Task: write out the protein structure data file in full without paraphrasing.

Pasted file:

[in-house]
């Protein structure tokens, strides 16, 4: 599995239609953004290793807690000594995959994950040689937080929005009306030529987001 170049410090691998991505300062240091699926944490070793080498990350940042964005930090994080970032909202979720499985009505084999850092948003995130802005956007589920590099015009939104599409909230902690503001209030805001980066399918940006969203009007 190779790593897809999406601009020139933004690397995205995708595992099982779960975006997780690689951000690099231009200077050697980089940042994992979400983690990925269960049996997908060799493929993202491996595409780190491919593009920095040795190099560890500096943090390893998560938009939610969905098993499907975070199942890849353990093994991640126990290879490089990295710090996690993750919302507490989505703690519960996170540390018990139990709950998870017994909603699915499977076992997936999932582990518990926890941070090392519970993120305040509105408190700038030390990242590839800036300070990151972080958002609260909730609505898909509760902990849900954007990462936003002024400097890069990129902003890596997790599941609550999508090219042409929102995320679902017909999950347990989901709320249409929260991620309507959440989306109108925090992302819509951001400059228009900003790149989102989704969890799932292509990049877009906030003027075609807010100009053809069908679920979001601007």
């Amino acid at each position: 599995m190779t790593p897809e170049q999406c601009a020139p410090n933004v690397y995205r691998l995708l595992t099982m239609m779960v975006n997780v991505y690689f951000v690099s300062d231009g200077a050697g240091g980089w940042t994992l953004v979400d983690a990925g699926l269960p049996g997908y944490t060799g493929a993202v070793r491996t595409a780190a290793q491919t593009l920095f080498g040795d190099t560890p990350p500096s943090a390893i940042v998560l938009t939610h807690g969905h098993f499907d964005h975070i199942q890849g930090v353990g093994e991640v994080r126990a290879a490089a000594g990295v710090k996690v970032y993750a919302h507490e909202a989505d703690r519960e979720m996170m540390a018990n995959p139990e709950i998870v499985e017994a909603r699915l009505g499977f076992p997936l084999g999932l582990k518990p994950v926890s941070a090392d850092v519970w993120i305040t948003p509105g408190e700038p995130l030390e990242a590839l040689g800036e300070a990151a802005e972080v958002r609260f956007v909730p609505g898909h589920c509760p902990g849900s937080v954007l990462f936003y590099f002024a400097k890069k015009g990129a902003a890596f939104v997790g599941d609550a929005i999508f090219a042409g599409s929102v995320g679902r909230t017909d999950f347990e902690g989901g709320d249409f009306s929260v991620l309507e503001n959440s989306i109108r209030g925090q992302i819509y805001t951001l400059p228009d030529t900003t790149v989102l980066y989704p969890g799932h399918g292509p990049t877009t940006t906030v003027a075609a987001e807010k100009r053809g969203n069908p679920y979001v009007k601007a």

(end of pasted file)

[in-house]
């Protein structure tokens, strides 16, 4: 599995239609953004290793807690000594995959994950040689937080929005009306030529987001 170049410090691998991505300062240091699926944490070793080498990350940042964005930090994080970032909202979720499985009505084999850092948003995130802005956007589920590099015009939104599409909230902690503001209030805001980066399918940006969203009007 190779790593897809999406601009020139933004690397995205995708595992099982779960975006997780690689951000690099231009200077050697980089940042994992979400983690990925269960049996997908060799493929993202491996595409780190491919593009920095040795190099560890500096943090390893998560938009939610969905098993499907975070199942890849353990093994991640126990290879490089990295710090996690993750919302507490989505703690519960996170540390018990139990709950998870017994909603699915499977076992997936999932582990518990926890941070090392519970993120305040509105408190700038030390990242590839800036300070990151972080958002609260909730609505898909509760902990849900954007990462936003002024400097890069990129902003890596997790599941609550999508090219042409929102995320679902017909999950347990989901709320249409929260991620309507959440989306109108925090992302819509951001400059228009900003790149989102989704969890799932292509990049877009906030003027075609807010100009053809069908679920979001601007």
């Amino acid at each position: 599995m190779t790593p897809e170049q999406c601009a020139p410090n933004v690397y995205r691998l995708l595992t099982m239609m779960v975006n997780v991505y690689f951000v690099s300062d231009g200077a050697g240091g980089w940042t994992l953004v979400d983690a990925g699926l269960p049996g997908y944490t060799g493929a993202v070793r491996t595409a780190a290793q491919t593009l920095f080498g040795d190099t560890p990350p500096s943090a390893i940042v998560l938009t939610h807690g969905h098993f499907d964005h975070i199942q890849g930090v353990g093994e991640v994080r126990a290879a490089a000594g990295v710090k996690v970032y993750a919302h507490e909202a989505d703690r519960e979720m996170m540390a018990n995959p139990e709950i998870v499985e017994a909603r699915l009505g499977f076992p997936l084999g999932l582990k518990p994950v926890s941070a090392d850092v519970w993120i305040t948003p509105g408190e700038p995130l030390e990242a590839l040689g800036e300070a990151a802005e972080v958002r609260f956007v909730p609505g898909h589920c509760p902990g849900s937080v954007l990462f936003y590099f002024a400097k890069k015009g990129a902003a890596f939104v997790g599941d609550a929005i999508f090219a042409g599409s929102v995320g679902r909230t017909d999950f347990e902690g989901g709320d249409f009306s929260v991620l309507e503001n959440s989306i109108r209030g925090q992302i819509y805001t951001l400059p228009d030529t900003t790149v989102l980066y989704p969890g799932h399918g292509p990049t877009t940006t906030v003027a075609a987001e807010k100009r053809g969203n069908p679920y979001v009007k601007a």